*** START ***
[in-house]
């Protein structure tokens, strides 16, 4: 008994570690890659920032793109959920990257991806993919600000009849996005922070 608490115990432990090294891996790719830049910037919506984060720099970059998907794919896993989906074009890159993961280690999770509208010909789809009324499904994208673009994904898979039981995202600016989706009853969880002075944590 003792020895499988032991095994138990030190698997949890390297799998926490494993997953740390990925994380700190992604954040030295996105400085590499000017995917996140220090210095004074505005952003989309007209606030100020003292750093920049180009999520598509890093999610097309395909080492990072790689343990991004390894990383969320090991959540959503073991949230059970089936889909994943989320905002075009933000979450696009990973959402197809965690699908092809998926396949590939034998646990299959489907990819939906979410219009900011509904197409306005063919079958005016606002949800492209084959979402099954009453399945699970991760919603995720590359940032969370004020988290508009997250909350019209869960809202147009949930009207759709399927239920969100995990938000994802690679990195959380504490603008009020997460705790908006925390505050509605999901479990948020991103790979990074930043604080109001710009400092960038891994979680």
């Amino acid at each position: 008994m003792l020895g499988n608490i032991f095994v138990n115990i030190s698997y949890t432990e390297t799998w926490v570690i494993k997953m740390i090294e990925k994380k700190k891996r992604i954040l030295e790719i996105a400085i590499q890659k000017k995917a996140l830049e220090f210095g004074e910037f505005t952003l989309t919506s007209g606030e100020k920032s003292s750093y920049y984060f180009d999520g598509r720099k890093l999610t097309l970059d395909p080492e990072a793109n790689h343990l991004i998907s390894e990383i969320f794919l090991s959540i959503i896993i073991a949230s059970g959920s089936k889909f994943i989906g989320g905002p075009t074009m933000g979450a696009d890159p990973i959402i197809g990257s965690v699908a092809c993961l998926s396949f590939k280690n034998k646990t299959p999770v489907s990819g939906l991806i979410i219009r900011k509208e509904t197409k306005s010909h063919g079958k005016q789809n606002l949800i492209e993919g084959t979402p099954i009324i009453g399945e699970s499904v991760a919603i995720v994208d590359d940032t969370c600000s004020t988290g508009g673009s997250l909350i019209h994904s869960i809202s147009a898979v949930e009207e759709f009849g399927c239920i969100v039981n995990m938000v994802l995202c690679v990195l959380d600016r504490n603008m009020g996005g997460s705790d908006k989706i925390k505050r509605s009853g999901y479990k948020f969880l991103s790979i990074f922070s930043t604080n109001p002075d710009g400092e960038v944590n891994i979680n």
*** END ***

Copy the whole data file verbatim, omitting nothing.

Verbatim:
[in-house]
């Protein structure tokens, strides 16, 4: 008994570690890659920032793109959920990257991806993919600000009849996005922070 608490115990432990090294891996790719830049910037919506984060720099970059998907794919896993989906074009890159993961280690999770509208010909789809009324499904994208673009994904898979039981995202600016989706009853969880002075944590 003792020895499988032991095994138990030190698997949890390297799998926490494993997953740390990925994380700190992604954040030295996105400085590499000017995917996140220090210095004074505005952003989309007209606030100020003292750093920049180009999520598509890093999610097309395909080492990072790689343990991004390894990383969320090991959540959503073991949230059970089936889909994943989320905002075009933000979450696009990973959402197809965690699908092809998926396949590939034998646990299959489907990819939906979410219009900011509904197409306005063919079958005016606002949800492209084959979402099954009453399945699970991760919603995720590359940032969370004020988290508009997250909350019209869960809202147009949930009207759709399927239920969100995990938000994802690679990195959380504490603008009020997460705790908006925390505050509605999901479990948020991103790979990074930043604080109001710009400092960038891994979680």
């Amino acid at each position: 008994m003792l020895g499988n608490i032991f095994v138990n115990i030190s698997y949890t432990e390297t799998w926490v570690i494993k997953m740390i090294e990925k994380k700190k891996r992604i954040l030295e790719i996105a400085i590499q890659k000017k995917a996140l830049e220090f210095g004074e910037f505005t952003l989309t919506s007209g606030e100020k920032s003292s750093y920049y984060f180009d999520g598509r720099k890093l999610t097309l970059d395909p080492e990072a793109n790689h343990l991004i998907s390894e990383i969320f794919l090991s959540i959503i896993i073991a949230s059970g959920s089936k889909f994943i989906g989320g905002p075009t074009m933000g979450a696009d890159p990973i959402i197809g990257s965690v699908a092809c993961l998926s396949f590939k280690n034998k646990t299959p999770v489907s990819g939906l991806i979410i219009r900011k509208e509904t197409k306005s010909h063919g079958k005016q789809n606002l949800i492209e993919g084959t979402p099954i009324i009453g399945e699970s499904v991760a919603i995720v994208d590359d940032t969370c600000s004020t988290g508009g673009s997250l909350i019209h994904s869960i809202s147009a898979v949930e009207e759709f009849g399927c239920i969100v039981n995990m938000v994802l995202c690679v990195l959380d600016r504490n603008m009020g996005g997460s705790d908006k989706i925390k505050r509605s009853g999901y479990k948020f969880l991103s790979i990074f922070s930043t604080n109001p002075d710009g400092e960038v944590n891994i979680n």